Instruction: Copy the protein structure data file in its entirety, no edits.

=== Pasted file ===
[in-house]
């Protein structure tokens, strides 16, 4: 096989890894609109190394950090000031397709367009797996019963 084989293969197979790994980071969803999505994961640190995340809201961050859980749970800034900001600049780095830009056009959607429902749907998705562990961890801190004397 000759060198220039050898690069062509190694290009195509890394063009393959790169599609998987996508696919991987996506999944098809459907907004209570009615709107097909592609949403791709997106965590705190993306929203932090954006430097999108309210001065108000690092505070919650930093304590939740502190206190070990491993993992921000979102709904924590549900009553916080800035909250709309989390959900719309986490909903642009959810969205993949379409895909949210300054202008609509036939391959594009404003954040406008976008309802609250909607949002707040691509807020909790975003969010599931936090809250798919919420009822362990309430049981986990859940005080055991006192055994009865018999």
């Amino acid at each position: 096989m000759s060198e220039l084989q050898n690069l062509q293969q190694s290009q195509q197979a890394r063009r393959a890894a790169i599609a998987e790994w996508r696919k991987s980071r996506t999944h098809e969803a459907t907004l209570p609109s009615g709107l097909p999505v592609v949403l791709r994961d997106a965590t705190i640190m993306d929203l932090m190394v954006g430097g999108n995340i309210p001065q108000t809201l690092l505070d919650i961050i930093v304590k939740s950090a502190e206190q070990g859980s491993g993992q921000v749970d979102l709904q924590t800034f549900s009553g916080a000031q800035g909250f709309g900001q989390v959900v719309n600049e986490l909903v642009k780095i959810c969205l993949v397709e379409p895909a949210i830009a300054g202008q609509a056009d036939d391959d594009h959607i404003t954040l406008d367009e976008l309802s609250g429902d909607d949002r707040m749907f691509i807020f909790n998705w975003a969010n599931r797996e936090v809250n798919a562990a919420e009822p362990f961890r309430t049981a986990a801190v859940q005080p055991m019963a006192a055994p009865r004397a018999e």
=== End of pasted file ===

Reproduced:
[in-house]
């Protein structure tokens, strides 16, 4: 096989890894609109190394950090000031397709367009797996019963 084989293969197979790994980071969803999505994961640190995340809201961050859980749970800034900001600049780095830009056009959607429902749907998705562990961890801190004397 000759060198220039050898690069062509190694290009195509890394063009393959790169599609998987996508696919991987996506999944098809459907907004209570009615709107097909592609949403791709997106965590705190993306929203932090954006430097999108309210001065108000690092505070919650930093304590939740502190206190070990491993993992921000979102709904924590549900009553916080800035909250709309989390959900719309986490909903642009959810969205993949379409895909949210300054202008609509036939391959594009404003954040406008976008309802609250909607949002707040691509807020909790975003969010599931936090809250798919919420009822362990309430049981986990859940005080055991006192055994009865018999």
């Amino acid at each position: 096989m000759s060198e220039l084989q050898n690069l062509q293969q190694s290009q195509q197979a890394r063009r393959a890894a790169i599609a998987e790994w996508r696919k991987s980071r996506t999944h098809e969803a459907t907004l209570p609109s009615g709107l097909p999505v592609v949403l791709r994961d997106a965590t705190i640190m993306d929203l932090m190394v954006g430097g999108n995340i309210p001065q108000t809201l690092l505070d919650i961050i930093v304590k939740s950090a502190e206190q070990g859980s491993g993992q921000v749970d979102l709904q924590t800034f549900s009553g916080a000031q800035g909250f709309g900001q989390v959900v719309n600049e986490l909903v642009k780095i959810c969205l993949v397709e379409p895909a949210i830009a300054g202008q609509a056009d036939d391959d594009h959607i404003t954040l406008d367009e976008l309802s609250g429902d909607d949002r707040m749907f691509i807020f909790n998705w975003a969010n599931r797996e936090v809250n798919a562990a919420e009822p362990f961890r309430t049981a986990a801190v859940q005080p055991m019963a006192a055994p009865r004397a018999e």